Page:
Facebook pushes back against employers demanding passwords
Is it legal or even fair for prospective employers to request -- or in some cases demand -- your Facebook password?
Facebook, perhaps anxious to avoid public controversy as it prepares for a much-publicized initial public offering, is moving to squelch a widely reported practice of employers asking job applicants for their Facebook passwords.
“If you are a Facebook user, you should never have to share your password, let anyone access your account, or do anything that might jeopardize the security of your account or violate the privacy of your friends,” Erin Egan, Facebook’s chief privacy officer, wrote in a March 23 note. “As a user, you shouldn’t be forced to share your private information and communications just to get a job.”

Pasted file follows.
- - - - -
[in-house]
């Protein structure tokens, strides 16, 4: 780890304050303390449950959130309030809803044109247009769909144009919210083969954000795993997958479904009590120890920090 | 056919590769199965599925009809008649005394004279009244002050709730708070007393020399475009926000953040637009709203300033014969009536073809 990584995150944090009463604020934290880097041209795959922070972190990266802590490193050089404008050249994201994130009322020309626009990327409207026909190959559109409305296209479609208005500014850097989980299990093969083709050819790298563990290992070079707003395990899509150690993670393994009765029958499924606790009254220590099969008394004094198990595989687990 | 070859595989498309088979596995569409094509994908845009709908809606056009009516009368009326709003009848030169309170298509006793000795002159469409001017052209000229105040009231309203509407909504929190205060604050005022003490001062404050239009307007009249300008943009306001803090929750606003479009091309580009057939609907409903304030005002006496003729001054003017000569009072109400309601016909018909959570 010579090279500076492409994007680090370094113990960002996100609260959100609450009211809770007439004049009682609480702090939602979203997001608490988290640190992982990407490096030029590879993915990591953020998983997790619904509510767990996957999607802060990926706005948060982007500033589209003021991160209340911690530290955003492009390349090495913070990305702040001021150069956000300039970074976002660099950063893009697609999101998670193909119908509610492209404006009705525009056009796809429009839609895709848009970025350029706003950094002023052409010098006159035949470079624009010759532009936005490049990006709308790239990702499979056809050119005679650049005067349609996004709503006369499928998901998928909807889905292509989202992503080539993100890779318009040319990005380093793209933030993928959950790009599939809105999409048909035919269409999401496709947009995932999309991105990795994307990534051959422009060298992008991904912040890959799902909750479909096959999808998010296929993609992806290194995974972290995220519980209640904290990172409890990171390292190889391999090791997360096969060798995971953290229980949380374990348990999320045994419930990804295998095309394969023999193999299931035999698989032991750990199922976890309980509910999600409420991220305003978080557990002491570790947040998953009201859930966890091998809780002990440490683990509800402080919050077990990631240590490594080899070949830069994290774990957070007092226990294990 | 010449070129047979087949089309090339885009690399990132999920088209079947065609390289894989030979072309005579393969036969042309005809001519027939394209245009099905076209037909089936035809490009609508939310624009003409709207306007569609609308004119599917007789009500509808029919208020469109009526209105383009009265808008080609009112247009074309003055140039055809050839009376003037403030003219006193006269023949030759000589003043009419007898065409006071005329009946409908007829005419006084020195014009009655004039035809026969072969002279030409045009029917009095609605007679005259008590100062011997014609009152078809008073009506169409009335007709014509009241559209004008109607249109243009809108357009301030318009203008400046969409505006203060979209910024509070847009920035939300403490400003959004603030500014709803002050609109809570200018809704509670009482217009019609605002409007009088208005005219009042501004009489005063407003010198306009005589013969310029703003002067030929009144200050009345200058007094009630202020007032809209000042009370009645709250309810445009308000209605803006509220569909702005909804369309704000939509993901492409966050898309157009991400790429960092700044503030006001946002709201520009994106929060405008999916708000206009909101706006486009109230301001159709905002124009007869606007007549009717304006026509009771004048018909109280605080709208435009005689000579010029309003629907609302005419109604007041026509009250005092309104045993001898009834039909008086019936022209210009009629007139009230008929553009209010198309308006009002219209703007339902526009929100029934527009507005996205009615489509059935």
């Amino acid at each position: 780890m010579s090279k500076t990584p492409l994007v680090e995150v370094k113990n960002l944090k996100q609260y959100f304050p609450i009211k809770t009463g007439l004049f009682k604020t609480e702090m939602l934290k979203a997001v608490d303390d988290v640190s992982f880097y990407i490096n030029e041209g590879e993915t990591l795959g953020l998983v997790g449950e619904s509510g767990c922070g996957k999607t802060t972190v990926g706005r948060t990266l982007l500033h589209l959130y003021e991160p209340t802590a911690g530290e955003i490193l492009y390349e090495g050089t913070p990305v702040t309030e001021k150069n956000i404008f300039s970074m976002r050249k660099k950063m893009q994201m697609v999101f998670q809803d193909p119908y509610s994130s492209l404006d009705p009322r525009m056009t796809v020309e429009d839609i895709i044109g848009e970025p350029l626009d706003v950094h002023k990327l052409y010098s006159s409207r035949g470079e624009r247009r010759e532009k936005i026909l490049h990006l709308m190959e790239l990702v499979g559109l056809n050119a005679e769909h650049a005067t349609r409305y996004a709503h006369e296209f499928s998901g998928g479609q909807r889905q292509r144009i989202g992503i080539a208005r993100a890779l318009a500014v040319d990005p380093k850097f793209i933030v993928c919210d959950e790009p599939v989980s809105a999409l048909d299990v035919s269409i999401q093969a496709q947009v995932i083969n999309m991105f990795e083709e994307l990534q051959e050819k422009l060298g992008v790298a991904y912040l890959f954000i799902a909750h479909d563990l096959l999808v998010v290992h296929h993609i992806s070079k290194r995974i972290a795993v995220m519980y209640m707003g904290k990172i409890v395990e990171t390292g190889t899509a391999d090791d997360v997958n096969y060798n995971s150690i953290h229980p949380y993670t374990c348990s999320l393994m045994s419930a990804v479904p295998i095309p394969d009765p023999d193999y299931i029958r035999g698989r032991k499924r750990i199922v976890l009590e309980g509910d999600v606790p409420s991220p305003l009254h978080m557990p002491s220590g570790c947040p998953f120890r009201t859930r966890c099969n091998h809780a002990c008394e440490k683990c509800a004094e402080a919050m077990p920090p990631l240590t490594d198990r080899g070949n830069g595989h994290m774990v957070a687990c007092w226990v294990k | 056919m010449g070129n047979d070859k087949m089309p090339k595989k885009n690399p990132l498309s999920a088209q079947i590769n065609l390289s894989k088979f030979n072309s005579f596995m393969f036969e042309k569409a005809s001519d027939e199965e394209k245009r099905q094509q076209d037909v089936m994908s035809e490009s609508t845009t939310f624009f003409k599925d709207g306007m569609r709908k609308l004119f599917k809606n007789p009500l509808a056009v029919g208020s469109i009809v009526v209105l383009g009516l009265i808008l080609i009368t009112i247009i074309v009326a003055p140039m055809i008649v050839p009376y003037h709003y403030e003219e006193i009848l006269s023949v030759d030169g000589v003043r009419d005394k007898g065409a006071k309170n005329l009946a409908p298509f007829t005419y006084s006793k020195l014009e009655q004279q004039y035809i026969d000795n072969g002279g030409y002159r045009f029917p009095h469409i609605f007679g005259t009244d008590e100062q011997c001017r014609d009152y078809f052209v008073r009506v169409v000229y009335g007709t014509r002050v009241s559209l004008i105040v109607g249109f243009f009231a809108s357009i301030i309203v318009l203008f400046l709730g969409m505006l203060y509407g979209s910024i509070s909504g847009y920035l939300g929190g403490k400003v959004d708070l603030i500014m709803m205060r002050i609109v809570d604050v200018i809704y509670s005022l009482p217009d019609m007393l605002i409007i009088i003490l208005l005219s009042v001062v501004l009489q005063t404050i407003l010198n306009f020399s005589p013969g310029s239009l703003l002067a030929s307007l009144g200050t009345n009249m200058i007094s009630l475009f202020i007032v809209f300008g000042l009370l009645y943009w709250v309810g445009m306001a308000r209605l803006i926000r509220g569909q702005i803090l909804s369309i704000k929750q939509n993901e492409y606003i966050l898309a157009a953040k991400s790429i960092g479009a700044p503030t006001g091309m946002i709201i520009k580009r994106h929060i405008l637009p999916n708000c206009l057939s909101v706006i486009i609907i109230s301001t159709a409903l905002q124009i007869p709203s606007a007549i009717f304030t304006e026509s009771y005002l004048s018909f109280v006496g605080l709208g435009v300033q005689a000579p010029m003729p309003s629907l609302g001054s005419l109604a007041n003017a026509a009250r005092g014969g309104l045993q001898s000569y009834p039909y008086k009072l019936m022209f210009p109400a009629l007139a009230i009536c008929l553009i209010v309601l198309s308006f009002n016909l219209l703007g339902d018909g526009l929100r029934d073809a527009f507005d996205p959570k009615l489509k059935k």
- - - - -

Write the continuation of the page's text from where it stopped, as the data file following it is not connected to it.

Egan also hinted at the legal repercussions: “If an employer sees on Facebook that someone is a member of a protected group [e.g., over a certain age, etc.], that employer may open themselves up to claims of discrimination if they don’t hire that person.”
Employers also may not “have the proper policies and training for reviewers to handle private information,” Egan added. “If they don’t—and actually, even if they do—the employer may assume liability for the protection of the information they have seen.” That information may also incur certain responsibilities, such as reporting the possible commission of a crime.